A Movie-Star Omelet
“The Hundred-Foot Journey” boasts one of the greatest food scenes in a movie.
The film revolves around the clash of cultures that occurs when an Indian family opens up a restaurant in France directly across the road from a Michelin-starred French one.
If you’ve seen this charming film, you know the scene I’m talking about. It’s where the young Indian Chef Hassan (played by Manish Dayal) dares to cook an omelet for the matriarch of the French restaurant, Madam Mallory (played by Helen Mirren).
He pours beaten eggs into a pan, then adds chile, tomatoes and cilantro, as well as Indian spices. When the omelet is done, he carries it over to the skeptical Madame to try. We see only the back of her as she sits broodingly at the table, fork in hand, armed with the lowest of expectations. When she takes a bite, we see her back and head stiffen ram-rod straight, as she’s jolted to attention by the deliriously delicious omelet she’s never had the likes of before.
This is that omelet.
“Sunday Morning Masala Omelet” is by Floyd Cardoz, the celebrated New York chef who was the consulting chef on the movie. It’s a favorite breakfast dish that he’s long made for his family.
This recipe, which he says is only slightly different from the one in the movie, is from his new cookbook, “Flavorwalla” (Artisan), of which I received a review copy.
Although Cardoz has helmed several restaurants, these dishes are geared for the home kitchen. There are weeknight dishes of “Flank Steak with Thai Salad” and “Shrimp with Spicy Tomato Sauce.” And dishes designed just for two, such as “Spiced Chicken Soup with Chickpea Noodles” and “Eggs Poached in Tomato Curry.”
The omelet recipe calls for extra large eggs. Since I typically only have large ones at home, I used three large eggs per omelet. Cardoz uses a “medium” nonstick pan for his omelets. I wasn’t quite sure what size that actually was, so I went with my 8-inch nonstick pan.
I was surprised by the long cooking time — more than 15 minutes. This is not a runny French-style omelet, but decidedly drier and cooked through completely. But if you like your omelet softer, feel free to cook it for less time. Just be sure it sets enough on the bottom, though, so you can flip it over easily to finish cooking.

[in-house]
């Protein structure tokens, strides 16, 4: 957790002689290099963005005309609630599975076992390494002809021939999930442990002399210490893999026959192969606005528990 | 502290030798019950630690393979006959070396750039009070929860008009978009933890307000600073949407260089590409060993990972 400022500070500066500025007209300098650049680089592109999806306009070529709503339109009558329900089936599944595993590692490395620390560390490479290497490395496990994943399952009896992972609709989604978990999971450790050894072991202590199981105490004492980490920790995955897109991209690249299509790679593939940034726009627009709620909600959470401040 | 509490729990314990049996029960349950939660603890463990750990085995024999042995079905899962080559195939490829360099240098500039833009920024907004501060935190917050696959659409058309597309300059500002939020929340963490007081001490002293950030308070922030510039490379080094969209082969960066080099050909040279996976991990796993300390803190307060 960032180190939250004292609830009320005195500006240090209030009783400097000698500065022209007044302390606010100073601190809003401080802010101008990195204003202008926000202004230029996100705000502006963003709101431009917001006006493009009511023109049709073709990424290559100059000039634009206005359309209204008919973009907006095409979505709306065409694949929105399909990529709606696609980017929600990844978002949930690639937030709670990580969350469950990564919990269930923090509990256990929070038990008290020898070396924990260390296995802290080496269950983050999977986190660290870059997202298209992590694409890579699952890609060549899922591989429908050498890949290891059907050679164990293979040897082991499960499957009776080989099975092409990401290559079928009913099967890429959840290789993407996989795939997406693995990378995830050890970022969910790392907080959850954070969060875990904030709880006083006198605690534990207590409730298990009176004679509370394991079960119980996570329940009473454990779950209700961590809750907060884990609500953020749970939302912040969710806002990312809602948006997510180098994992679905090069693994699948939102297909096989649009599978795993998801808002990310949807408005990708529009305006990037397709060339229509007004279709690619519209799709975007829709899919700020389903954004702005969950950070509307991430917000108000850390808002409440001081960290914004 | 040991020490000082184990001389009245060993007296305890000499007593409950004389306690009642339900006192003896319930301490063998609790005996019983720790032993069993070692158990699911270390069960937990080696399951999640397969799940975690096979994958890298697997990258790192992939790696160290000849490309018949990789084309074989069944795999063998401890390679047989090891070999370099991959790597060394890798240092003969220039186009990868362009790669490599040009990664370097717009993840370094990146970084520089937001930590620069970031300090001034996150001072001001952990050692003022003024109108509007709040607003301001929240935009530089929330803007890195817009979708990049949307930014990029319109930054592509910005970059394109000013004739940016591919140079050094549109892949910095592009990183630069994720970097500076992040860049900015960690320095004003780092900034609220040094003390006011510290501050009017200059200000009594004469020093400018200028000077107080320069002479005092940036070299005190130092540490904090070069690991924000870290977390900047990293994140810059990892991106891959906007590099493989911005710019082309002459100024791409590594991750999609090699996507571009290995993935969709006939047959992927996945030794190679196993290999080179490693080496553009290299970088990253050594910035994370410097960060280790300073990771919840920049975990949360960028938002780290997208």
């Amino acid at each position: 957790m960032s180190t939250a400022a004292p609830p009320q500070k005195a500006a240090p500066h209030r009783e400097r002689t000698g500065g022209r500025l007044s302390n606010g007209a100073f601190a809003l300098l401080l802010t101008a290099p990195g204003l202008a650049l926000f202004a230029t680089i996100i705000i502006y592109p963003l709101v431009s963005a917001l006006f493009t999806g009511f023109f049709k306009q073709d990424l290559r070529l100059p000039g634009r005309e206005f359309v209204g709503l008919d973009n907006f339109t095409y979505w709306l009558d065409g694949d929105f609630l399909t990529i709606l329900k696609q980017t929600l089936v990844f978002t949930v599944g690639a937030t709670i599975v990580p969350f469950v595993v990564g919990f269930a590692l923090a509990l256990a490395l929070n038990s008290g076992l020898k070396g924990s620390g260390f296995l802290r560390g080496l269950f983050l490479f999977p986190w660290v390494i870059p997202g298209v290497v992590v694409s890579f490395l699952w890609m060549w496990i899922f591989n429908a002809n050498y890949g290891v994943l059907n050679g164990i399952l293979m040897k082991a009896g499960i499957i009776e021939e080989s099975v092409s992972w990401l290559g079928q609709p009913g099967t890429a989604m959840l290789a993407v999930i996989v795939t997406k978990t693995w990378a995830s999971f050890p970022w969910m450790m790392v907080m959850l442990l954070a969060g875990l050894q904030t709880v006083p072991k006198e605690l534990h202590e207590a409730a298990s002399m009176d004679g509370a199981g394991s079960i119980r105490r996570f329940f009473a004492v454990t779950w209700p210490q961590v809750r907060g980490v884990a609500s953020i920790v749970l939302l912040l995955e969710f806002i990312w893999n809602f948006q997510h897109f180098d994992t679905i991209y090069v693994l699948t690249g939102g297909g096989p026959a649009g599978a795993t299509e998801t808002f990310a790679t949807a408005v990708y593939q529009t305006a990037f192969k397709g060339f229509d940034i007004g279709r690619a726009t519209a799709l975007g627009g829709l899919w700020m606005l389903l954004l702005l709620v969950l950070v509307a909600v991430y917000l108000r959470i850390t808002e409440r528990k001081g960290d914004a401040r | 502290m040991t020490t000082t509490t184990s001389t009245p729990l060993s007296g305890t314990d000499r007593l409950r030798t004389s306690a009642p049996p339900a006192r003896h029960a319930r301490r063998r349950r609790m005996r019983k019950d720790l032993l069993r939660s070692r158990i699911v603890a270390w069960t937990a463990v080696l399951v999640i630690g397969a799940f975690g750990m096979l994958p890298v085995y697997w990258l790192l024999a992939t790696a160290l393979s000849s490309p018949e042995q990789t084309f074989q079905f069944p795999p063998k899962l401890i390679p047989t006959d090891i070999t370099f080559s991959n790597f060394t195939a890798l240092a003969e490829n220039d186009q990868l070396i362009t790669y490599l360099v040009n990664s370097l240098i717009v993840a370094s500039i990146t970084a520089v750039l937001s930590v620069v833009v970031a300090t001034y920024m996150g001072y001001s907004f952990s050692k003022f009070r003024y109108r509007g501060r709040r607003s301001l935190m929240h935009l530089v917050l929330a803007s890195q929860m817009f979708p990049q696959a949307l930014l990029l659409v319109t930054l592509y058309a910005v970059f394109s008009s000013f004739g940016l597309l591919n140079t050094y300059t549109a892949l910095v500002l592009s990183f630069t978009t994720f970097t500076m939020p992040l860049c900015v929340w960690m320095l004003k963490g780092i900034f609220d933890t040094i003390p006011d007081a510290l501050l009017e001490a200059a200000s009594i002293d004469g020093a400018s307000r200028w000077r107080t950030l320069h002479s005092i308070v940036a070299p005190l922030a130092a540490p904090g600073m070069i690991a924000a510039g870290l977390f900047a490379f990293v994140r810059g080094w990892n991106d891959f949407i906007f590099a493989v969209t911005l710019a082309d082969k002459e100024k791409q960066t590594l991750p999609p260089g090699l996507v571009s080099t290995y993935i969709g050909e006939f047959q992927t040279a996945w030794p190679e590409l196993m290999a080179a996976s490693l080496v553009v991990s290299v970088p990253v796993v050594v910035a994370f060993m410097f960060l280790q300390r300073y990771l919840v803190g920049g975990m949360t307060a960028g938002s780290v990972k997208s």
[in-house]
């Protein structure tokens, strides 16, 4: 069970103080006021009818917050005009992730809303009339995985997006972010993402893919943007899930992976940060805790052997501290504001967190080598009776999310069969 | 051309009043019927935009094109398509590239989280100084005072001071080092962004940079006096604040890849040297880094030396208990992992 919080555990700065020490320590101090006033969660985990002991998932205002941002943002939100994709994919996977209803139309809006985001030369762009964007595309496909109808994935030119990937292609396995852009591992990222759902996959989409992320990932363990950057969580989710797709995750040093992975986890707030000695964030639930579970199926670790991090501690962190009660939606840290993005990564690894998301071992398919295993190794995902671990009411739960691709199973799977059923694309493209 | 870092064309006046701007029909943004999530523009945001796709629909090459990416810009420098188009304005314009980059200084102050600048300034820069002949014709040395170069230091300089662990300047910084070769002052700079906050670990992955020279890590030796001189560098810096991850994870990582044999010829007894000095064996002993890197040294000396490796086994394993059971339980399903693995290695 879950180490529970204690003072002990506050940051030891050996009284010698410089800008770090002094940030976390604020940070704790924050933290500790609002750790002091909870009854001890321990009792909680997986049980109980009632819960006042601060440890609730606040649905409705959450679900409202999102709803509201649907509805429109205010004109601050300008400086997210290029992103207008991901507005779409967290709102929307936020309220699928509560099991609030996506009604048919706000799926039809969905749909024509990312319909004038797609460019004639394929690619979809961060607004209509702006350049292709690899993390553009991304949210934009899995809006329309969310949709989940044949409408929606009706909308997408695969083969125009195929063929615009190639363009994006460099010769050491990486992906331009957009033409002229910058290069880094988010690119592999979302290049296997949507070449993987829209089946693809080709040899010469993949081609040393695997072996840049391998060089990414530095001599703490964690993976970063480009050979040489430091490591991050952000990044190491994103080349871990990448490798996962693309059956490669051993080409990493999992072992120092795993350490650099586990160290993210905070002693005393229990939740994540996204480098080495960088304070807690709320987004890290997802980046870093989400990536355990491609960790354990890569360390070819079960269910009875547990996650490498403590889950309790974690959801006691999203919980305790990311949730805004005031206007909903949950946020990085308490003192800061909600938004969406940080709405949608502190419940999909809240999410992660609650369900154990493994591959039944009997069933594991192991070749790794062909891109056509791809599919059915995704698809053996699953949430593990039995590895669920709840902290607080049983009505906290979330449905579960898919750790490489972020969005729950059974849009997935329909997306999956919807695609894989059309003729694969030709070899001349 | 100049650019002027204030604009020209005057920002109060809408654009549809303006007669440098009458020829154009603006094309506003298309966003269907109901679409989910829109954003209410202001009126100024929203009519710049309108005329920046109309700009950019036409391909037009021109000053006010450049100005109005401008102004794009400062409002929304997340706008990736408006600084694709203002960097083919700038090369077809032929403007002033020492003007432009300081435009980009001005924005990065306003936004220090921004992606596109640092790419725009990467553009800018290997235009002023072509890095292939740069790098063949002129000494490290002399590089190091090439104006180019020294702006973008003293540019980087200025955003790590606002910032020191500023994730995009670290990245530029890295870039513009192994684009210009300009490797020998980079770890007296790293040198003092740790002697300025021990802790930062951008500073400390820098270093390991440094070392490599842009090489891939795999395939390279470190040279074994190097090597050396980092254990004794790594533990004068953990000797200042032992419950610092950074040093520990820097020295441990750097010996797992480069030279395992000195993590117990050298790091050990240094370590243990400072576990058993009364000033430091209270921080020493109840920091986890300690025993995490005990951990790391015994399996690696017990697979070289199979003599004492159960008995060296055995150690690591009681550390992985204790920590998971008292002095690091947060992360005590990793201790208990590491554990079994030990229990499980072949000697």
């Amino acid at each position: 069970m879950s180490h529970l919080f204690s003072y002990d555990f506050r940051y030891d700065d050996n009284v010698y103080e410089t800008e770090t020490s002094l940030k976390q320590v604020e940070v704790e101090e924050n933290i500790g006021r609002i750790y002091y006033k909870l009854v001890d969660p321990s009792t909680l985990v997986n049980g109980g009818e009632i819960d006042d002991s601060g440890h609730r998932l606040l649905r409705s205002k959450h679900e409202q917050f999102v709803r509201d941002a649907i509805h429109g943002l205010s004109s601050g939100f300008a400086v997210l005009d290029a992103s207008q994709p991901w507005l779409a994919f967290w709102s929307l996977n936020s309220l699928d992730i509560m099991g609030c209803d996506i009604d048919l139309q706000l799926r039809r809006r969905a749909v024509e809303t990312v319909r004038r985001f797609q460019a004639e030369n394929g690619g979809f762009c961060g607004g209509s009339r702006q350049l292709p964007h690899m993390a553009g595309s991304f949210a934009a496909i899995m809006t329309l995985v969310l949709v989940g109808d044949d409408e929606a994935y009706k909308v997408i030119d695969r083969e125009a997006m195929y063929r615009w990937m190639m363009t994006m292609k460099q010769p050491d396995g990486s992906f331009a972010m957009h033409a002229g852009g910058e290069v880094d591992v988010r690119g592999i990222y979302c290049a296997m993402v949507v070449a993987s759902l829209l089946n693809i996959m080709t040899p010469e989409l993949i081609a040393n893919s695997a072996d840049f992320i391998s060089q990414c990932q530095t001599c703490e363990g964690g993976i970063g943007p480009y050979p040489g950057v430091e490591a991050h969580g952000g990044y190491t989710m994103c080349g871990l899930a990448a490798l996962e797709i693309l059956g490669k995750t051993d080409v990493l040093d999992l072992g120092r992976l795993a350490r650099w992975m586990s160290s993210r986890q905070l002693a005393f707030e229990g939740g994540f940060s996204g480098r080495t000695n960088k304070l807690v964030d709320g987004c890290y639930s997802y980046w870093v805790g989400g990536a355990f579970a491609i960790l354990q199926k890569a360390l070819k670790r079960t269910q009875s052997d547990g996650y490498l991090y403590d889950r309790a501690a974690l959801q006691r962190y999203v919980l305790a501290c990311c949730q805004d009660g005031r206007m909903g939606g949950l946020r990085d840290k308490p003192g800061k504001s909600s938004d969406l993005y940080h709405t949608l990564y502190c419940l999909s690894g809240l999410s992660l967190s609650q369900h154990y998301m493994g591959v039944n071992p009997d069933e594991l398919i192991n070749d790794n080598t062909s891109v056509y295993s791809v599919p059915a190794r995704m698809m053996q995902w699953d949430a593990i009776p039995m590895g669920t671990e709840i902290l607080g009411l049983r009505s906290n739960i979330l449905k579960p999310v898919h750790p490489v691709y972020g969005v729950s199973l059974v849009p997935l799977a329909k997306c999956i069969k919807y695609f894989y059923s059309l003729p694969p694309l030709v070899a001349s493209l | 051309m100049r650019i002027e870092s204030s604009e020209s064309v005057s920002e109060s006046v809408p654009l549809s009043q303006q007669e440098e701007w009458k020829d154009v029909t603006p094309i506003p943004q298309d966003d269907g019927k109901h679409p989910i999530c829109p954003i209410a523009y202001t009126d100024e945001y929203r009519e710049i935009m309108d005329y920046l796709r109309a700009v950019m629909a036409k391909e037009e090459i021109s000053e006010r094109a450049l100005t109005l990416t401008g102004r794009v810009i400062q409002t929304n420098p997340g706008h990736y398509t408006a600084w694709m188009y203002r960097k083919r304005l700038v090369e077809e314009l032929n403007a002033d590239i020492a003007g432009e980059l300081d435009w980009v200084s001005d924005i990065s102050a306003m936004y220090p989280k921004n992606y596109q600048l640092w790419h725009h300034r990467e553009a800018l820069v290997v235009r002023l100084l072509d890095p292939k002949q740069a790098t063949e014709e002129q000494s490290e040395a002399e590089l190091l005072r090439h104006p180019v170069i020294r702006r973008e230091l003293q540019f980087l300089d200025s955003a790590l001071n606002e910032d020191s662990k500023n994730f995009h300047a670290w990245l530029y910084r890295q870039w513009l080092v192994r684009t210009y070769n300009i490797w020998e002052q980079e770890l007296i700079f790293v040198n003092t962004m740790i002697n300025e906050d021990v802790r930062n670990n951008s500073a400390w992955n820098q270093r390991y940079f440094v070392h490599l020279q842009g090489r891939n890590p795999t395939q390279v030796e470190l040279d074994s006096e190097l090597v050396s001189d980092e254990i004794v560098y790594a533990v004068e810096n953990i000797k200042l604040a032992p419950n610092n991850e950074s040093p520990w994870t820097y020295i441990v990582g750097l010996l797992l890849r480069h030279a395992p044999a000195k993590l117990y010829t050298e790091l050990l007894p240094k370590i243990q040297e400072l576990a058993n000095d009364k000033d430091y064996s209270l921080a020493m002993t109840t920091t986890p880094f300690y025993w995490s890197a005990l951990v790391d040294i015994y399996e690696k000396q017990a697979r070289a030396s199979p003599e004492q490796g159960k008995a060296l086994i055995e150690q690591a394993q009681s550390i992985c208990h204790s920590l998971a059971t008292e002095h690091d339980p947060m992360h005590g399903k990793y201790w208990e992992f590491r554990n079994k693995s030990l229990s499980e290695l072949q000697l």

One bite had me straightening up in my chair just like madam. This was one of the most flavorful omelets I’ve ever had, with a musky-earthy depth from the turmeric and a bit of spicy flair from the chile.
It would make any Sunday morning more special. But I can see eating this for dinner, too, with a green salad or even better with a bowl of steamed rice for the ultimate comfort pairing.
Sunday Morning Masala Omelet
2 cups diced tomatoes
2 cups minced onions
1/2 cup roughly chopped washed and dried cilantro
1 serrano chile, minced
1 tablespoon turmeric
1/4 teaspoon cayenne
Freshly ground black pepper
12 extra-large eggs
3 tablespoons canola oil
In a large bowl, combine the tomatoes, onions, cilantro, chile, turmeric, cayenne, and salt and black pepper to taste and mix well. Divide into 6 equal portions.
In a small bowl, combine 2 eggs and one portion of the vegetable mixture and mix well with a fork. Heat 1 1/2 teaspoons of the oil in a medium nonstick pan over medium heat. Add the egg and vegetable mixture and spread evenly. Reduce heat and let the eggs cook until set, about 15 minutes.
Increase the heat and flip the omelet in the pan. (Or, if it’s easier, just fold it in half.) Cook until firm, 2 to 3 minutes. Transfer to a plate and serve.
Repeat with the remaining eggs, vegetables, and oil, serving each omelet as soon as it comes out of the pan.
Note: Cooking time for the first omelet will be 15 to 20 minutes, and about 10 minutes for each subsequent one. If you like your eggs a little softer and not quite so dry, cook each omelet for fewer minutes.
Adapted from “Flavorwalla” by Floyd Cardoz
Haven’t seen that movie but have certainly heard about it — sounds like fun. Interesting omelet recipe, too. The cooking time is like a frittata. In fact I think I’d be tempted to just make one big omelet rather than 6 individual ones, and serve them in slices like a frittata. Love the flavors in this — thanks.
Mmmm, sounds tasty! I love that movie!
I’m gonna have to remember the turmeric next time we do an omelet. 🙂
that’s a good-looking omelet! don’t think i’ve ever come across extra large eggs–would that be jumbo? or ostrich? 🙂
Grace: They’re definitely not ostrich-size. LOL But jumbo are larger than extra-large. Here’s a helpful link: http://www.thekitchn.com/medium-large-jumbo-how-egg-sizes-actually-measure-up-ingredient-intelligence-200891
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This omelet recipe looks so delicious! I’m going to try this tomorrow morning! Thanks for sharing!